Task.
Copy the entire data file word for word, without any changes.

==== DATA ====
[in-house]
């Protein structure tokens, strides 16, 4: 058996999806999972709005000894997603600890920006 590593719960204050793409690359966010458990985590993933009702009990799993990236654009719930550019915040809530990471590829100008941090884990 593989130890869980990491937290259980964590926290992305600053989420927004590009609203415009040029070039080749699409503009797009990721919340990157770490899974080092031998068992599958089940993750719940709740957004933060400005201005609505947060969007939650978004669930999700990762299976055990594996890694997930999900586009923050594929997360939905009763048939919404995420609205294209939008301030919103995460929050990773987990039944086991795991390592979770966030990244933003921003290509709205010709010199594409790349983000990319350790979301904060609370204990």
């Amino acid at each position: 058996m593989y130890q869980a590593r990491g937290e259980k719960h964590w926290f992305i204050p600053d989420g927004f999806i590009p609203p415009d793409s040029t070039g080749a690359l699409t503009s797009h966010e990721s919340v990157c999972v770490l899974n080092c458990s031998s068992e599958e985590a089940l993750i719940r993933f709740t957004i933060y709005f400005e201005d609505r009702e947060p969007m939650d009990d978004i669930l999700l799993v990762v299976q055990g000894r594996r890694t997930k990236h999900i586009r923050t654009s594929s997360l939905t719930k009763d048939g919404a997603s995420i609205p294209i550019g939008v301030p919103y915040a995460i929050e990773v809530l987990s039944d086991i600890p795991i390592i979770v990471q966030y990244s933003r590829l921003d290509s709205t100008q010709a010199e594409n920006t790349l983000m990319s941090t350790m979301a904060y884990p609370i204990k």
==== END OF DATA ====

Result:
[in-house]
């Protein structure tokens, strides 16, 4: 058996999806999972709005000894997603600890920006 590593719960204050793409690359966010458990985590993933009702009990799993990236654009719930550019915040809530990471590829100008941090884990 593989130890869980990491937290259980964590926290992305600053989420927004590009609203415009040029070039080749699409503009797009990721919340990157770490899974080092031998068992599958089940993750719940709740957004933060400005201005609505947060969007939650978004669930999700990762299976055990594996890694997930999900586009923050594929997360939905009763048939919404995420609205294209939008301030919103995460929050990773987990039944086991795991390592979770966030990244933003921003290509709205010709010199594409790349983000990319350790979301904060609370204990």
């Amino acid at each position: 058996m593989y130890q869980a590593r990491g937290e259980k719960h964590w926290f992305i204050p600053d989420g927004f999806i590009p609203p415009d793409s040029t070039g080749a690359l699409t503009s797009h966010e990721s919340v990157c999972v770490l899974n080092c458990s031998s068992e599958e985590a089940l993750i719940r993933f709740t957004i933060y709005f400005e201005d609505r009702e947060p969007m939650d009990d978004i669930l999700l799993v990762v299976q055990g000894r594996r890694t997930k990236h999900i586009r923050t654009s594929s997360l939905t719930k009763d048939g919404a997603s995420i609205p294209i550019g939008v301030p919103y915040a995460i929050e990773v809530l987990s039944d086991i600890p795991i390592i979770v990471q966030y990244s933003r590829l921003d290509s709205t100008q010709a010199e594409n920006t790349l983000m990319s941090t350790m979301a904060y884990p609370i204990k």